A retrospective study conducted at Wills Eye Hospital in Philadelphia has determined that greater pre-selective laser trabeculoplasty (SLT) IOP and greater angle pigment grading positively correlated with SLT success.

The researchers assessed 997 eyes in 677 patients who received SLT. They defined SLT success as an IOP decrease ≥ 20% from baseline at the three-month, six-month and 12-month follow-up visits. They considered SLT to have failed when eyes needed additional SLT or glaucoma surgery. SLT success was achieved in 227 (22.8%) eyes, while 770 (77.2%) failed to meet success criteria.

On average, pre-SLT IOP was 21.9±5.2mmHg with 2.0±1.2 medications in eyes with successful SLT, compared with 19.0±5.0mmHg and 2.1 ±1.3 medications in eyes with SLT failure. At the one-year follow-up, the mean IOP in successful SLT eyes was 14.7±3.2mmHg with 2.0±1.2 medications, while eyes with SLT failure had 16.3±4.7mmHg with a mean of 1.9 ±1.3 medications. Eyes with SLT success more often had greater angle pigment grading, while SLT failures had less angle pigmentation.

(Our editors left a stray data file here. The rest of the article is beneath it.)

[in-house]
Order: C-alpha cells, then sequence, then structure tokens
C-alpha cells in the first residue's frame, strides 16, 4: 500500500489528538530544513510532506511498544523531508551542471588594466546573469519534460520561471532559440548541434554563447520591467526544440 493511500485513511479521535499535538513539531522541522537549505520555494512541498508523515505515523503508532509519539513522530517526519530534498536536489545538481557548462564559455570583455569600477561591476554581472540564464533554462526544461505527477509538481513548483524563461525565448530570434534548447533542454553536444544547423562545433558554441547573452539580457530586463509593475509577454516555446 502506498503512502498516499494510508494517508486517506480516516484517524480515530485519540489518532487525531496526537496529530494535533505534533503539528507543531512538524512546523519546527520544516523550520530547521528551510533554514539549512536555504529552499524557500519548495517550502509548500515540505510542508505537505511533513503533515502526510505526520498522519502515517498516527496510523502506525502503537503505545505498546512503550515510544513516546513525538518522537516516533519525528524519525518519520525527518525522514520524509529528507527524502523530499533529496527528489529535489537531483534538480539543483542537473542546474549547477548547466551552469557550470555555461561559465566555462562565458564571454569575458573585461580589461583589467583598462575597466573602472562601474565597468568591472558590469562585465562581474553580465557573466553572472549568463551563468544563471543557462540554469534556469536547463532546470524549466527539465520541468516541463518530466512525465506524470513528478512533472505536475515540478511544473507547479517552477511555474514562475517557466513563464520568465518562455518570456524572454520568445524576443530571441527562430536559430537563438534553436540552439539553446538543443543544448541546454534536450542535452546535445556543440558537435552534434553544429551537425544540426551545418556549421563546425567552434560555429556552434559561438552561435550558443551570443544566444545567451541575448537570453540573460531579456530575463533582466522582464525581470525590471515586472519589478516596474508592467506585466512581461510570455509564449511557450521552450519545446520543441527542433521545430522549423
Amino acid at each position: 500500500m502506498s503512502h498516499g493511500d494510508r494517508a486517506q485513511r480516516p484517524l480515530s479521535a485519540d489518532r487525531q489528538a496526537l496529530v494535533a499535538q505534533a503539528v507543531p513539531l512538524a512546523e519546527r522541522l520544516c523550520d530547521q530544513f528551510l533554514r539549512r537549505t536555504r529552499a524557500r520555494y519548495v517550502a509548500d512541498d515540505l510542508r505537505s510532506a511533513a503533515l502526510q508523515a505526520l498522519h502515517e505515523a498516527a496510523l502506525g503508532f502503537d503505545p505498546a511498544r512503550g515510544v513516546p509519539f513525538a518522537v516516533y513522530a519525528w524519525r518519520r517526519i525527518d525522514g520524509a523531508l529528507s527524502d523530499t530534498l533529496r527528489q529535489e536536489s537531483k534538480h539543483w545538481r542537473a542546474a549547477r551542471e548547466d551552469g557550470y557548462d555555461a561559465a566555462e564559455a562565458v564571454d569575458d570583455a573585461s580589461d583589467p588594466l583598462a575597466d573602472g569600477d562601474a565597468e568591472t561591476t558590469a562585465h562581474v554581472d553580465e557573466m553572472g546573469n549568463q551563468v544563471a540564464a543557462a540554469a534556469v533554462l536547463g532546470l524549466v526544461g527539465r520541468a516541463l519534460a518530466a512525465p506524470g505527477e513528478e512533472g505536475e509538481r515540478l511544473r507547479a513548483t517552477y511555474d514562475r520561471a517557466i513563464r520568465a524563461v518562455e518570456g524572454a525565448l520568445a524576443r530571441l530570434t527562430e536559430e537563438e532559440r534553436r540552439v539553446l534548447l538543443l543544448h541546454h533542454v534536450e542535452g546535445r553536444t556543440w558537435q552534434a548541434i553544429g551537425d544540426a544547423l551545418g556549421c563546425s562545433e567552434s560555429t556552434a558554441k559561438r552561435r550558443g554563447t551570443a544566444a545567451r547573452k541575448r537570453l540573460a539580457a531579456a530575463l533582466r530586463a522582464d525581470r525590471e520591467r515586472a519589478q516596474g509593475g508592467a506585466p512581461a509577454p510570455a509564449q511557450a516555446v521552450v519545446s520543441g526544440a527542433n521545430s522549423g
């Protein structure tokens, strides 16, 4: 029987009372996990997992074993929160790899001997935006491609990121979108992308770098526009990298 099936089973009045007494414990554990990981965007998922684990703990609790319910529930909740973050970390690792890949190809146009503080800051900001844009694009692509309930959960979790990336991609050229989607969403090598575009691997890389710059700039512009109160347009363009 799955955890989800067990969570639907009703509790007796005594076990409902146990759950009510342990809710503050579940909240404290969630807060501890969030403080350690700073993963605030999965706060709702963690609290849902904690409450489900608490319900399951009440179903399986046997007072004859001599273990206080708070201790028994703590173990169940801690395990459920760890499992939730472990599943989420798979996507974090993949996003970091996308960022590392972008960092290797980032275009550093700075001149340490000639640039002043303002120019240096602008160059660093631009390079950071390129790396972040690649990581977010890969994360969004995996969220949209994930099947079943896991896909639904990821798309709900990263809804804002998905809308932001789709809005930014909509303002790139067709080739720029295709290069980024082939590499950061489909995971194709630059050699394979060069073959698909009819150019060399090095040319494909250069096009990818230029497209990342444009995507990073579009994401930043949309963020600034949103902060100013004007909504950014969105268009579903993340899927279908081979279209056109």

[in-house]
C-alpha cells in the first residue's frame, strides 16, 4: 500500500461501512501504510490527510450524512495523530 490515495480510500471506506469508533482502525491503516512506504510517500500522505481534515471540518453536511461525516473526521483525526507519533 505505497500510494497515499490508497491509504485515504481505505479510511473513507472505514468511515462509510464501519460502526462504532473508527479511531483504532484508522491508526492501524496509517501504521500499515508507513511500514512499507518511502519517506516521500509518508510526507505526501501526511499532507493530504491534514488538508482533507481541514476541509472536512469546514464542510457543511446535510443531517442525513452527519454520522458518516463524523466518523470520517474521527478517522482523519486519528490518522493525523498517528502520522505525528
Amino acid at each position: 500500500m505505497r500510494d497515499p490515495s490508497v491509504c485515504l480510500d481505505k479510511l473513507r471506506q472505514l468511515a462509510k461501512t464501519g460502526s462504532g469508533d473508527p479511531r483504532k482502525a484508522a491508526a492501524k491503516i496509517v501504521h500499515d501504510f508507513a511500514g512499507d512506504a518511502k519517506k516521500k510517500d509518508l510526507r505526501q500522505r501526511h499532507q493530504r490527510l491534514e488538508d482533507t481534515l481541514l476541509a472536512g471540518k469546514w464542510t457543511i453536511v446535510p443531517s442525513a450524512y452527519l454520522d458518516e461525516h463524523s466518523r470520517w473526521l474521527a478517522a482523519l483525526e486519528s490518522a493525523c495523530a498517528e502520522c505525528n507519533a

The researchers found no positive correlation with age, glaucoma severity, total SLT power, type of glaucoma, severity of glaucoma, visual field mean defect and RNFL thickness. There was also no difference between the rate of success based on pre-SLT treatments, whether surgical or medical. 

Kuley B, Zheng CX, Zhang Q, et al. Predictors of success in selective laser trabeculoplasty. Ophthalmol Glaucoma. November 30, 2019. [Epub ahead of print].